It may be surprising that the biggest blow to corporations in 2011 didn’t come from Wall Street protestors. Late last month Montana’s Supreme Court took a swing at corporate spending in elections holding, in spite of the decision in Citizens United v. Federal Election Committee, that a 100-year-old law banning corporate spending was valid. In doing so, the court held that the lower court’s reading of Citizens United was erroneous. The Court in Citizens United said, “Laws burdening such speech are subject to strict scrutiny, which requires the Government to prove that the restriction ‘furthers a compelling interest and is narrowly tailored to achieve that interest.’”
So what exactly should be considered a “compelling interest” for bans on political spending? The Supreme Court of Montana answers bluntly that they have met the standard of review set out in Citizens United. In assessing Chief Justice McGrath explains Montana’s long standing fight against corporate spending.Montana Attorney General Steve Bullock (also a 2012 gubernatorial candidate) in presenting the case brought forward two affidavits from former house representatives who contended that, “Montana, with its small population, enjoys political campaigns marked by person-to-person contact and a low cost of advertising as compared to other states.” Mike Cooney, former Democratic representative, stated that he ran his first legislative campaign on $750. It is not hard to see how a large influx of corporate spending could completely change the make up of Montana elections. The Court continued to say that Montana has a clear interest in protecting the participation of the electorate, and that corporate spending might diminish participation.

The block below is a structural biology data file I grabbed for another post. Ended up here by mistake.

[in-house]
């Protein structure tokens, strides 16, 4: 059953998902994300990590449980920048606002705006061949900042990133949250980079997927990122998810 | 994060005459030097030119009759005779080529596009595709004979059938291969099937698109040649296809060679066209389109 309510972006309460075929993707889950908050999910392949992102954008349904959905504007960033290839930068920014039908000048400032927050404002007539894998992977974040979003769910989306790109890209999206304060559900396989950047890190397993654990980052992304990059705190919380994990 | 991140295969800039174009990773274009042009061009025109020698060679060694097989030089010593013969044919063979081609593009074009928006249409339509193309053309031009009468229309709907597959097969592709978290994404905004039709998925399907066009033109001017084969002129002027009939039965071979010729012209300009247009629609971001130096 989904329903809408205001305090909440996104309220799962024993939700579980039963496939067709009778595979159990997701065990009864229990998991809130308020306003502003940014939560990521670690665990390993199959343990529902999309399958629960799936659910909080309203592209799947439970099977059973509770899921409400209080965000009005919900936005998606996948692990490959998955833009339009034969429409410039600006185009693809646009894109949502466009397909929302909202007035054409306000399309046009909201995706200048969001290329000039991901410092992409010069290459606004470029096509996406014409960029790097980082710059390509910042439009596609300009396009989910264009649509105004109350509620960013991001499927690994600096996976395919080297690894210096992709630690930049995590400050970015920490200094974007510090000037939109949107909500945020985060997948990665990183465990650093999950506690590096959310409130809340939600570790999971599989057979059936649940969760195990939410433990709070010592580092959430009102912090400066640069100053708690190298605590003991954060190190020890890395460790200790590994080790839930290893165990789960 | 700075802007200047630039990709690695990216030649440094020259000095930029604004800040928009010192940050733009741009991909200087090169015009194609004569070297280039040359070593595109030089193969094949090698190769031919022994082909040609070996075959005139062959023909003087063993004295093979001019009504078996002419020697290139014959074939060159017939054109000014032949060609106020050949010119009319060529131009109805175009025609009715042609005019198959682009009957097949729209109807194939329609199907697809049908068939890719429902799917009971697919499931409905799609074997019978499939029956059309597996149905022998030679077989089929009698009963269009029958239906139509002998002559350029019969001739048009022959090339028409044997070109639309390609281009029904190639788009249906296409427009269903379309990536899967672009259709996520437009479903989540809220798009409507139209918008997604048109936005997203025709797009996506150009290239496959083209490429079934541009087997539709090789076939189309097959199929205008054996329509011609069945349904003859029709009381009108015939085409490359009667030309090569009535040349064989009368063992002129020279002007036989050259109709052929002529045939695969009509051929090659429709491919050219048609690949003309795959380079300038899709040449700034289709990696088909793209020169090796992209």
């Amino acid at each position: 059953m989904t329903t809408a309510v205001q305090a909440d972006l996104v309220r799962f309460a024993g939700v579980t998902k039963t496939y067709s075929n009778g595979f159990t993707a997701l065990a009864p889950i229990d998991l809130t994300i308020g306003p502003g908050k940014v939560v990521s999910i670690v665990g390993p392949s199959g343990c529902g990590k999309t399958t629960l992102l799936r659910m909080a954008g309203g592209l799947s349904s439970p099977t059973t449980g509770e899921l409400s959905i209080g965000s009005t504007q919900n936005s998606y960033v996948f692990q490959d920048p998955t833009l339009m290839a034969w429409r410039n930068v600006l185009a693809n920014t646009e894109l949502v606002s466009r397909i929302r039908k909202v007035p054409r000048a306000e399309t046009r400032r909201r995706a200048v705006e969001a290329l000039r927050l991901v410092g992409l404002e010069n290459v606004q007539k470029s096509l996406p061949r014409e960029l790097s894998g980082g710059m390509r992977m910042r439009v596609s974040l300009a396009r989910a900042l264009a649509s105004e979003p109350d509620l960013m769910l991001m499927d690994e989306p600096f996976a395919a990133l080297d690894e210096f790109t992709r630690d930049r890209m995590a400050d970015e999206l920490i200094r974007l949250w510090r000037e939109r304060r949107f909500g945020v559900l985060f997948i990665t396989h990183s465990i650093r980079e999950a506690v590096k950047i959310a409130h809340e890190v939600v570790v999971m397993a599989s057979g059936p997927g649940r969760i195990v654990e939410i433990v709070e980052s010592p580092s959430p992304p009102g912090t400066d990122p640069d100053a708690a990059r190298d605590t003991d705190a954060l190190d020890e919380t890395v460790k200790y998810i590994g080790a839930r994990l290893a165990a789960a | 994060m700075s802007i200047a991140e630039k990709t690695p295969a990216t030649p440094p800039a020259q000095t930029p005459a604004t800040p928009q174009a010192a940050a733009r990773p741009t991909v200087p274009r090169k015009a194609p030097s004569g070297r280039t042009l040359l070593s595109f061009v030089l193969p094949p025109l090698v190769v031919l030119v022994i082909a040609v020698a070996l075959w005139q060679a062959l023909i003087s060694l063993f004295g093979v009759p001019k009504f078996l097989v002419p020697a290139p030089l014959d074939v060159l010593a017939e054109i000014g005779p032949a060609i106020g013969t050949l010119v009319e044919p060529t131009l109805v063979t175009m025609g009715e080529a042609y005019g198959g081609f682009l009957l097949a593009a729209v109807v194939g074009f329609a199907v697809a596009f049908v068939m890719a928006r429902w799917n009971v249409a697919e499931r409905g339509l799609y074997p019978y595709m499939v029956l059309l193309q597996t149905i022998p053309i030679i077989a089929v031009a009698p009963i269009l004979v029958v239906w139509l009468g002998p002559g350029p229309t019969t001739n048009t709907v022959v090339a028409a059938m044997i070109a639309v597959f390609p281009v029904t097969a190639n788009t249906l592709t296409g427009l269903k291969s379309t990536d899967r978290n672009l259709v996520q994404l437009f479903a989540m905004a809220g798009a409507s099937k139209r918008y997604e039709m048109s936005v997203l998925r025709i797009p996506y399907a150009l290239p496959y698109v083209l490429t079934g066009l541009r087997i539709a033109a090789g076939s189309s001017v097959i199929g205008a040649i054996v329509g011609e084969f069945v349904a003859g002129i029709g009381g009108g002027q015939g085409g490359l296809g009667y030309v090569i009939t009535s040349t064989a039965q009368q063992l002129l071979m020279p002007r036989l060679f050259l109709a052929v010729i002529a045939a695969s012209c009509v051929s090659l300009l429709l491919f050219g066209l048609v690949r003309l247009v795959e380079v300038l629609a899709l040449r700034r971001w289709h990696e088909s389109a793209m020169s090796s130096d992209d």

So what exactly did the Supreme Court say in Citizens United? The only exception citied in the Citizens United opinion is about foreign investment. The Court says that a law restricting foreign contributions specifically may be constitutional because foreign expenditure in elections would rise to the level of a “compelling government interest”. Although we may not know exactly what “a compelling government interest” is, we do know what it is not. As mentioned by Judge Baker’s dissent the Court in Citizens United said that there is “no sufficient governmental interest that justifies limits on the political speech of nonprofit or for-profit corporations.” It seems that the Court has taken a hard-line stance in favor of corporate spending and against the kinds of limitations Montana wishes to impose. Montana’s Judge Nelson says it best in his dissent, “The Supreme Court in Citizens United (and in White) rejected several asserted governmental interests; and this Court has now come along, retrieved those interests dusted them off, slapped a “Made in Montana” sticker on them and held them up as grounds for sustaining a patently unconstitutional state statute.”
The Montana courts are basically saying, “We heard you Washington, and we just plain don’t like what you said.” While sensible people can argue on whether the Court’s decision was right and proper, it does get one thinking about the implications. For now, it seems that Montana law will rule until an inevitable standoff at the Supreme Court level. The question then becomes: how will the Supreme Court handle a rehashing of Citizens United? Will they brush aside the case, or take the time to reexamine and reiterate corporate spending rights that are still hotly debated in the court room as well as in public opinion? The Montana decision gives more questions than answers, but does manage breathe new life into the growing contention against corporate involvement in elections.
Patrick Genova is a first-year student at William and Mary Law.